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‘Perfect murder’ crime scene State heritage listed

Mar 06, 2018

Camel Station Northeast elevationCamel Station Southern elevation 1

  • Camel Station, Sandstone scene of author Arthur Upfield's 'perfect murder' plot
  • Rare example of government-established camel breeding program

The remote bush location of an infamous crime that attracted international media attention as the 'perfect murder', has been included on the State Register of Heritage Places.

The story of the 'Murchison Murders' at Camel Station in Sandstone and killer Stanley 'Snowy' Rowles has its origins in the work of Australian crime novelist Arthur Upfield, and his fictional Aboriginal detective Napoleon Bonaparte.

Camel Station is also significant as a government farm established in 1908 to breed camels as pack and draft animals servicing station outposts, and once housed 350 camels.

Located along the Rabbit Proof Fence, it comprises the ruins of a 1920s stone residence, wooden structures and timber-lined tank.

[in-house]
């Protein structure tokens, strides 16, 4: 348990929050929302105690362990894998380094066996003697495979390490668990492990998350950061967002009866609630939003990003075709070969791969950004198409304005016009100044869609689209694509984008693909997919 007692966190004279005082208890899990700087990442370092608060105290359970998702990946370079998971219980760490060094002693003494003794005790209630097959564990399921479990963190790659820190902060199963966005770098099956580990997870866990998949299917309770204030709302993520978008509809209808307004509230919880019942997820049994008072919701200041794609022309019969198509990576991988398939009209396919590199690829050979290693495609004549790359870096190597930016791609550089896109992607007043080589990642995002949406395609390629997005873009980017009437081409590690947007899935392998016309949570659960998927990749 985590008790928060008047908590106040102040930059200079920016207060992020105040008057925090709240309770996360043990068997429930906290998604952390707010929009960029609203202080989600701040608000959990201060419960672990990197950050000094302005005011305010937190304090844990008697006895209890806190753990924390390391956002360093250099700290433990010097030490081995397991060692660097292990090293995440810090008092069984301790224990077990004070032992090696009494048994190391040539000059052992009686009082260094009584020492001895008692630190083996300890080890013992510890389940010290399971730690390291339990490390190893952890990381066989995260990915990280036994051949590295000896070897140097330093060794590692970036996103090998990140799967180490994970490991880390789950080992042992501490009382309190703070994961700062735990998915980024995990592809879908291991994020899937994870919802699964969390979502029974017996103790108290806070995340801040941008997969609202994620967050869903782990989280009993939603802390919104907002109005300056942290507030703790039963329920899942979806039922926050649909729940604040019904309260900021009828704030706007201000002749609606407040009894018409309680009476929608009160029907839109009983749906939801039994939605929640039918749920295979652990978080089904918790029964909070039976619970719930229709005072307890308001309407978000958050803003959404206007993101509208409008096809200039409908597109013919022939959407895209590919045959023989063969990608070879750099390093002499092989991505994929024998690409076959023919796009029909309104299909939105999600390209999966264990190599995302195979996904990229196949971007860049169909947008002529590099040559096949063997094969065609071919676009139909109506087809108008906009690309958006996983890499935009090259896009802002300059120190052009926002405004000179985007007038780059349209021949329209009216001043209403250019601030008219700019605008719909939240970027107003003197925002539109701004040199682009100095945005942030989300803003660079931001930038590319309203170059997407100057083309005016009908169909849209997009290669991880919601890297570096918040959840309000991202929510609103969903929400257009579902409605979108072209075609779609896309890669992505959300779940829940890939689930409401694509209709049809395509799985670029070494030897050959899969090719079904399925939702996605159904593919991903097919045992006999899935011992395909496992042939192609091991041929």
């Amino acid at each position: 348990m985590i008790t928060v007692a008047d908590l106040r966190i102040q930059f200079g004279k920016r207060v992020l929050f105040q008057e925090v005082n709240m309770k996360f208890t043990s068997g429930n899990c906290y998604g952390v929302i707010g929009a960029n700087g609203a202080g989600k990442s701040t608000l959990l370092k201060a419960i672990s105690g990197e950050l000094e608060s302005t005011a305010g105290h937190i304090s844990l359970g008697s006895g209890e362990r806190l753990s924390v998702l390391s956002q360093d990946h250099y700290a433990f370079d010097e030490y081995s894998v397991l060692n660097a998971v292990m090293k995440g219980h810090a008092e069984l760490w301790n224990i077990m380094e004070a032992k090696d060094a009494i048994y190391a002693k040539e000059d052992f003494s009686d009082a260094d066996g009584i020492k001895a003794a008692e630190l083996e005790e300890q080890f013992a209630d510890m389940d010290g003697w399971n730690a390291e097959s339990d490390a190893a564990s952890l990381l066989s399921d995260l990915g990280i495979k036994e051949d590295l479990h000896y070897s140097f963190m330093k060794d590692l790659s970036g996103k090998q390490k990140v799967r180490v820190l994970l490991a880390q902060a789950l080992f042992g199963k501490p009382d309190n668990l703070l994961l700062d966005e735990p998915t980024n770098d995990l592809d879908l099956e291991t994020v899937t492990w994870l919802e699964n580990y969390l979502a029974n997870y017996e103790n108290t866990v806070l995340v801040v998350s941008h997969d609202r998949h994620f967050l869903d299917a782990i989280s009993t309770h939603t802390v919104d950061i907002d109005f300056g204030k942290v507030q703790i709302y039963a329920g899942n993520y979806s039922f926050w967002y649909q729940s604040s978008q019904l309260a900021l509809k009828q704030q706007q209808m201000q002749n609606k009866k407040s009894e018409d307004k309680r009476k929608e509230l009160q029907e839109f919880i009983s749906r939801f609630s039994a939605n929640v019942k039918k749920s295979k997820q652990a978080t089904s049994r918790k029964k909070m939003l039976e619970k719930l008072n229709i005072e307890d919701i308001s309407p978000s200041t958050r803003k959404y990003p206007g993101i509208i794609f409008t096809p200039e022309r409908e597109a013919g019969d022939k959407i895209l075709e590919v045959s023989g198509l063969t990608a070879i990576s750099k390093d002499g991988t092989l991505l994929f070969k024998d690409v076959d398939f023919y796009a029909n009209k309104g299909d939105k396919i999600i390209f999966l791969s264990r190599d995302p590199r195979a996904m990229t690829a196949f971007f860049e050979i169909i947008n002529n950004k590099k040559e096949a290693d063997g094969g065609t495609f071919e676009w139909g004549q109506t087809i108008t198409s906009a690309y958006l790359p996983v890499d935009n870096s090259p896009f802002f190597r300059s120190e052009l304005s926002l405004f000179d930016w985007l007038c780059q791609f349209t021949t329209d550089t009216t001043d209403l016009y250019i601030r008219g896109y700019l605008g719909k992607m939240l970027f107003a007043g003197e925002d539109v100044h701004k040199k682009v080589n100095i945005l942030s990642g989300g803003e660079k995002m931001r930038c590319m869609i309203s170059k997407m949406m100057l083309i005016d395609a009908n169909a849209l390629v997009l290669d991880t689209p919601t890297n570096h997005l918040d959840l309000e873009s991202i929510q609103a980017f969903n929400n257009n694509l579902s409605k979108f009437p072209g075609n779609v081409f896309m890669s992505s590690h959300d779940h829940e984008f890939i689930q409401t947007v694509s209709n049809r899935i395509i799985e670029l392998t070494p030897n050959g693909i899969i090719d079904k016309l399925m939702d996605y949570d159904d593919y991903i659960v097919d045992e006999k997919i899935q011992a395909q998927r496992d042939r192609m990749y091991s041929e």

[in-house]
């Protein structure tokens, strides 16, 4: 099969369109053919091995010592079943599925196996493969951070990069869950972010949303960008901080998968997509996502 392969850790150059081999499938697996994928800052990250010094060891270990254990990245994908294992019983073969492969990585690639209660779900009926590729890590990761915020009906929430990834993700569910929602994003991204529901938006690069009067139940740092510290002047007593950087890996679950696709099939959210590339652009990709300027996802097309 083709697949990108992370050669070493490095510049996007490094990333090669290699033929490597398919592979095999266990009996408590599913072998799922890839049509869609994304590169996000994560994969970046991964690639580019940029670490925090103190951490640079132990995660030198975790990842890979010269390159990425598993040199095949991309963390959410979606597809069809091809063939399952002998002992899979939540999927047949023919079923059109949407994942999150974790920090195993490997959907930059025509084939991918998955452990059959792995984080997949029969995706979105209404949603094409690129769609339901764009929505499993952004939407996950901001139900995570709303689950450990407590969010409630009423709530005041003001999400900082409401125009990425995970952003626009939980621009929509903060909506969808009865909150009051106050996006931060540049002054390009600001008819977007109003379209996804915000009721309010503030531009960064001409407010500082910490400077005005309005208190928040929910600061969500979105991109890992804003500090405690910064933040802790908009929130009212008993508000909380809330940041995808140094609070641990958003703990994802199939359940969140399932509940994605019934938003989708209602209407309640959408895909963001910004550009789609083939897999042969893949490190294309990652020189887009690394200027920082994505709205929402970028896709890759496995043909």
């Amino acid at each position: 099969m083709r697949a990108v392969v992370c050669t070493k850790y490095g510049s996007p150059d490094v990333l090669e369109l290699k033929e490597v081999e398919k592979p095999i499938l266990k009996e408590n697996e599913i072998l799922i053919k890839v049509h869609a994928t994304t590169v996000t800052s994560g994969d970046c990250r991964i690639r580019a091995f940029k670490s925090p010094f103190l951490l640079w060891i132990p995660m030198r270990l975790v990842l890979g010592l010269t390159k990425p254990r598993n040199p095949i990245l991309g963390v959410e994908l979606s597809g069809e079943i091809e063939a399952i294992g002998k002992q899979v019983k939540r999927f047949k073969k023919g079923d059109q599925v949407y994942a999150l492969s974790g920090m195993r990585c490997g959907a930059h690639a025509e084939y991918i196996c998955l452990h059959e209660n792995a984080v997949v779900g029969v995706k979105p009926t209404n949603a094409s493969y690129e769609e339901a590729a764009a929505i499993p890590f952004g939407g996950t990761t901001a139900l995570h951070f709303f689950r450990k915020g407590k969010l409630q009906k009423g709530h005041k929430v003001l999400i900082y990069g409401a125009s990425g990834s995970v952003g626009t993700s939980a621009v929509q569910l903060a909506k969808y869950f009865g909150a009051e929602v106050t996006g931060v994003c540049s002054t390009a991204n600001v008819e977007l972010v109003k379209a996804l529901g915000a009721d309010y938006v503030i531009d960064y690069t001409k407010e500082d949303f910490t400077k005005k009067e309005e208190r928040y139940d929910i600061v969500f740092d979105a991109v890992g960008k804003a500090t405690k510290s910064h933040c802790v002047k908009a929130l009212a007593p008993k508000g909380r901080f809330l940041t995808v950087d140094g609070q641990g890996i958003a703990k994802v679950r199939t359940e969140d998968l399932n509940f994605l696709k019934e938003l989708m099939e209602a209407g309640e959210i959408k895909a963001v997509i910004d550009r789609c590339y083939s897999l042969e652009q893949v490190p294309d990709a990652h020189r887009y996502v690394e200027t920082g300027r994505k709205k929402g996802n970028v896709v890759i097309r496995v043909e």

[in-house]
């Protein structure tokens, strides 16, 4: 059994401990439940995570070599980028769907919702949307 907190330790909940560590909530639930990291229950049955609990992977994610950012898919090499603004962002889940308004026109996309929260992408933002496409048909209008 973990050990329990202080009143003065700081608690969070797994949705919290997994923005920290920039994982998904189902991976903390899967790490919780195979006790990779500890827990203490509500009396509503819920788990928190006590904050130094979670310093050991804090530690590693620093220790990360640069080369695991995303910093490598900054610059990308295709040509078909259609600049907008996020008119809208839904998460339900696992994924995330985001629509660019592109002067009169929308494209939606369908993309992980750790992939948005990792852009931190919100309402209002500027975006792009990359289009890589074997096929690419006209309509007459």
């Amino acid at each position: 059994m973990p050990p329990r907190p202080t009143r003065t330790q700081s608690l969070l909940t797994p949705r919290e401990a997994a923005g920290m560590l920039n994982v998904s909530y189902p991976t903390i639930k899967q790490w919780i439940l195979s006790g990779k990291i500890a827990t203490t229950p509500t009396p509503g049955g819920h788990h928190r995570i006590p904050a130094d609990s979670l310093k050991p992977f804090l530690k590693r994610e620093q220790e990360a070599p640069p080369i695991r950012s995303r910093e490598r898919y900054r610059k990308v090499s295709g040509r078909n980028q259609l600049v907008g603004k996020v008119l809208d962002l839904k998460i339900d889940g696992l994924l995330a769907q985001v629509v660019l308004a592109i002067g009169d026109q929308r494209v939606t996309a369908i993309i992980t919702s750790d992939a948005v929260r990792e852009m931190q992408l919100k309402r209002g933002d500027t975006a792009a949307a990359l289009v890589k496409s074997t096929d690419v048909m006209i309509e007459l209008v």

In 1929, Arthur Upfield was working as a Rabbit Proof Fence boundary rider stationed at Camel Station. During the writing of his novel, The Sands of Windee, he discussed the 'perfect' disposal of a fictional murder victim with fellow workers, including labourer Snowy Rowles.

The method involved burning the body, and then sifting through the ashes for identifiable metal objects which were to be dissolved in acid, and crushing any remaining bone fragments.

Later that year, Rowles left Camel Station with two local labourers - James Ryan and George Lloyd. While Rowles was seen driving Ryan's truck, the two labourers were never seen again.

In 1930, Rowles left the station with New Zealander Louis Carron who had a £25 cheque. Rowles cashed the cheque and was later seen burning clothes. Carron was never seen again.

After his arrest, it was discovered that Rowles was prison escapee John Thomas Smith. Rowles was convicted of the murder of Carron, and executed at Fremantle Prison in 1932.

Comments attributed to Heritage Minister David Templeman:

"This heritage-listing encapsulates the fascinating story of the 'Murchison Murders', the hard and isolated life of boundary riders on the Rabbit Proof Fence, and the role of camels in Western Australia's development.

"The story of Snowy Rowles, who was never charged with the murders of Ryan and Lloyd despite substantial evidence, features in the True Crime tour at Fremantle Prison."

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